The hero policeman killed in an attack in London by an extremist knife-man has family in Auckland.

PC Keith Palmer has an uncle and aunt and two cousins living in West Auckland.

Palmer was fatally stabbed after the knife man, later named as Khalid Masood, attacked him as he tried to enter Parliament on Wednesday.

Attempts were made to save Palmer's life, including by politician Tobias Ellwood who attempted mouth-to-mouth resuscitation, but he died from the attack.


Before he stabbed Palmer, Masood ran down pedestrians in a 4x4 on Westminster Bridge in the bloodiest attack in the capital since the London bombings.

Masood killed three other people, before he was shot by police. Last night a further 17 people remained in hospital, including one with life-threatening injuries.

Palmer's Auckland-based family declined to comment yesterday with a spokesperson saying they "were trying to keep out of it and didn't want to say anything."

It is understood the family were in the UK a few years ago for a family reunion.

Palmer, who was 48 and joined the police in November 2001, was married and had a 5-year-old daughter.

A fundraising page, set up to support Palmer's relatives, has raised nearly £600,000 ($1.06 million).

In a statement released by the Metropolitan Police, Palmer's UK-based family said he would be missed.

"Keith will be remembered as a wonderful dad and husband. A loving son, brother and uncle. A long-time supporter of Charlton FC.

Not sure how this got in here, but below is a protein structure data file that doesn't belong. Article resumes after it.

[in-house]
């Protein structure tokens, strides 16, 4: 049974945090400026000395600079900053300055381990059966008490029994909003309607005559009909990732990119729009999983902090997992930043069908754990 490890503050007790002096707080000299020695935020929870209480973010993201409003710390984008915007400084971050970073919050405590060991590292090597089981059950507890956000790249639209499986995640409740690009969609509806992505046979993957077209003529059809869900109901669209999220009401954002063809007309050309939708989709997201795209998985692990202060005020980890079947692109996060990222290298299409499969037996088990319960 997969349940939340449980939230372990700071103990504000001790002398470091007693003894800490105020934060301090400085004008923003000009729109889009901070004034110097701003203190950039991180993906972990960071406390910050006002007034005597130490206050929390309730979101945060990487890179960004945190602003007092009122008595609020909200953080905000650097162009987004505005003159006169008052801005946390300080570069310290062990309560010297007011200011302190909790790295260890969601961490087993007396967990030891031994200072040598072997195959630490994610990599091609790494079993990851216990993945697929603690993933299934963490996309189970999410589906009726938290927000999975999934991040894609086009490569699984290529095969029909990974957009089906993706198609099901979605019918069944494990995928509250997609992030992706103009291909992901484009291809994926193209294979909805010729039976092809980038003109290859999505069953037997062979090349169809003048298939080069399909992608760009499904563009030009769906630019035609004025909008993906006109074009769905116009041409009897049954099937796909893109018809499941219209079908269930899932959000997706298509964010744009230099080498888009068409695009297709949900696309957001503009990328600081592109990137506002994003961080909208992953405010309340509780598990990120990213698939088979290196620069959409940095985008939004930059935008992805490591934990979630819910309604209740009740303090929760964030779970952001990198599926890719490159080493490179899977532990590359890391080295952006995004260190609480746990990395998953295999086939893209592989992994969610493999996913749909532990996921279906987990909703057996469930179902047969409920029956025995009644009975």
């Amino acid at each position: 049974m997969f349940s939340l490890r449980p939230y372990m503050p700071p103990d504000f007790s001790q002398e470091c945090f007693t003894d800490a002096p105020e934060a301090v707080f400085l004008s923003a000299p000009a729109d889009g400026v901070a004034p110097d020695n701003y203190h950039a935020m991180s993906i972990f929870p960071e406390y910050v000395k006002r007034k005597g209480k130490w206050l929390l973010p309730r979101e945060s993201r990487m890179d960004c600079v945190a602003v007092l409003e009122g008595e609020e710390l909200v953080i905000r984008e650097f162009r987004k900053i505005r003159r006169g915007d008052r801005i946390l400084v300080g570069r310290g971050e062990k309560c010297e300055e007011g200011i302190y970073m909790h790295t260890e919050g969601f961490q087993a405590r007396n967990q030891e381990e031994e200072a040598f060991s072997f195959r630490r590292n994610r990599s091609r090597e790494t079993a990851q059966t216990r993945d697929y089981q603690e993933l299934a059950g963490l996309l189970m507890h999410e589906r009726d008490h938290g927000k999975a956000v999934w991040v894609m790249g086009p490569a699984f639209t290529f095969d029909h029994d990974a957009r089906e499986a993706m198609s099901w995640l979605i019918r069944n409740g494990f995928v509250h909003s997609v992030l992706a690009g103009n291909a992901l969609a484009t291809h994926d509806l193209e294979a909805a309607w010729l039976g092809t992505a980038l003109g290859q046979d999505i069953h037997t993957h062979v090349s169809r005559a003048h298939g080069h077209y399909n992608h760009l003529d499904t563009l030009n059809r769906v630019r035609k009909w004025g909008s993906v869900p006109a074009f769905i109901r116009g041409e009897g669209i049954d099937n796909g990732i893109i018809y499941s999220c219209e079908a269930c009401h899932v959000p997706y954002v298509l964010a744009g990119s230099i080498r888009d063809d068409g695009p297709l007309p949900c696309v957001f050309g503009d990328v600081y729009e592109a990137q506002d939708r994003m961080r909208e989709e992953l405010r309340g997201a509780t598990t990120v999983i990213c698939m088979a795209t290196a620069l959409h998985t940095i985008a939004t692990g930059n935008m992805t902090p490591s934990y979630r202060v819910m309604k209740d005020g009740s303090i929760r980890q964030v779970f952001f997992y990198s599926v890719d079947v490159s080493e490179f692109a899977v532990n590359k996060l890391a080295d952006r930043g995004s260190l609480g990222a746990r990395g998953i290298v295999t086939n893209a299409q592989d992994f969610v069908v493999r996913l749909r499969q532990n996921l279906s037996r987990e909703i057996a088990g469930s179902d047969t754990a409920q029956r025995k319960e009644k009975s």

"Dedicated to his job and proud to be a police officer, brave and courageous.

"A friend to everyone who knew him."

Tributes for the fallen police officer include heartfelt comments from British Prime Minister Theresa May who said "he was every inch a hero".

One of his policing colleagues, PC James Aitkenhead, described Palmer as "a genuinely nice person".

"Nobody had a bad word to say about him," he told British media.

"When I heard what had happened I knew it would be him because that's just the sort of guy he was, to step straight in when others might step back.

"He was always so positive, always staying late after everyone else and getting in early."

Palmer had served in the police force for 15 years and was a proud member of the Metropolitan Police's parliamentary and diplomatic protection command.

Two years ago he was nominated for the 'best thief taker' in the Commissioner's Excellence Awards, having made more than 150 arrests in 12 months.